In recent years, concept and show car collectors like Joe Bortz have demonstrated the historical and monetary value of vehicles that automakers used to crush rather casually. There was a time when last year’s show car was yesterday’s news. Today, though, a 50 year old show car is a museum piece and car companies now save their concept and show cars and don’t destroy them as they used to do. The Detroit Historical Museum owns a number of prototype and concept cars, from a period when few of those survived, that would get attention from serious collectors. Ford Motor Company in particular has been generous with the DHM, donating the museum’s 1963 Cougar II concept and the ’65 Ford XD Cobra concept, Ford styling chief Gene Bordinat’s personal car. How much do you think an original 1960s vintage small block Shelby Cobra chassis is worth? Both the Cougar II and the XD Cobra were built on such a Cobra chassis. The Cougar II still has its original 260 CI V8, not a 289, so that’s a very early chassis. Add the one-off show car bodies and direct-from-FoMoCo provenance and either one of those cars could get very serious (or silly, depending on how you look at it) money on the auction block.

fordcougariiconcept2Ford Cougar II concept

During its 2003 centennial year, Ford auctioned off scores of concept and show cars to raise money for charity so it’s not that uncommon to find a Ford concept in a museum or private collection and they do cross the auction block from time to time.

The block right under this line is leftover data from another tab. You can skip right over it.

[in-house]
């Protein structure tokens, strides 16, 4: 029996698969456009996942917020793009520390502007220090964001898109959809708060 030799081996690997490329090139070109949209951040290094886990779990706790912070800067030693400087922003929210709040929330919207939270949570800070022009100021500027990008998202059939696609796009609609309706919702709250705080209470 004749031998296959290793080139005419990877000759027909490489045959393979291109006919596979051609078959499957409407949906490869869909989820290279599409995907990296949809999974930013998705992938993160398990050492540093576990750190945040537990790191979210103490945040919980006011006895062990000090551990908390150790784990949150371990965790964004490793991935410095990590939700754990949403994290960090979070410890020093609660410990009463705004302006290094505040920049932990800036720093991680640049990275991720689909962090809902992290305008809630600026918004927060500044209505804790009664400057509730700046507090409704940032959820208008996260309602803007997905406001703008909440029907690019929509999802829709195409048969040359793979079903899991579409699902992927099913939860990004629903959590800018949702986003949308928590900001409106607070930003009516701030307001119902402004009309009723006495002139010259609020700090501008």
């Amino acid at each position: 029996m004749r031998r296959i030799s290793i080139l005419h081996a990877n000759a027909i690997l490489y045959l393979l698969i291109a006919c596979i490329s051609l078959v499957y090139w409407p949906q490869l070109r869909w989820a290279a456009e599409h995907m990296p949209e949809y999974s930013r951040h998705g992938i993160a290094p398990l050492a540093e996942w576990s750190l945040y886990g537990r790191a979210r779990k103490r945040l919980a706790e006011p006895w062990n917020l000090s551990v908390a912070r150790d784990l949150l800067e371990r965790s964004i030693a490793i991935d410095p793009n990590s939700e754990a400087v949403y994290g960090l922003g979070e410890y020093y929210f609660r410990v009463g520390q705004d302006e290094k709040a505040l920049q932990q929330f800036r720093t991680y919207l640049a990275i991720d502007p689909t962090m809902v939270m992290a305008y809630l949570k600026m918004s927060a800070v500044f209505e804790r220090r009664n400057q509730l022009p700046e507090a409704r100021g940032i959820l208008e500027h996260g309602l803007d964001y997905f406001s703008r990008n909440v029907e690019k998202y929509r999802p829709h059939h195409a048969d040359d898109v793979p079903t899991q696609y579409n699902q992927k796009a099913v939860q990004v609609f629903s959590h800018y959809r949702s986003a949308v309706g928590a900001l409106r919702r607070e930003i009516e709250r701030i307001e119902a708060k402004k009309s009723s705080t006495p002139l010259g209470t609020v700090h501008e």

packardpan1951 Packard Pan American show car

Packard concept cars, on the other hand, are a bit rarer since Packard was out of business before that ’63 Cougar II was even built. The city of Detroit, via the history museum, owns the only 1951 Packard Pan American convertible show car and one of five 1952 Pan Americans that Packard built for the show circuit. The Pan Americans were Packard’s idea of a sporty two seater, with bodies that were chopped and channeled. The ’51 Pan American was also known as the Macauley Speedster, after Packard stylist Edward Macauley, who used it as a personal car and whose family (which had a long relationship with Packard) donated it to the museum. Macauley’s diamond encrusted logo is on the doors.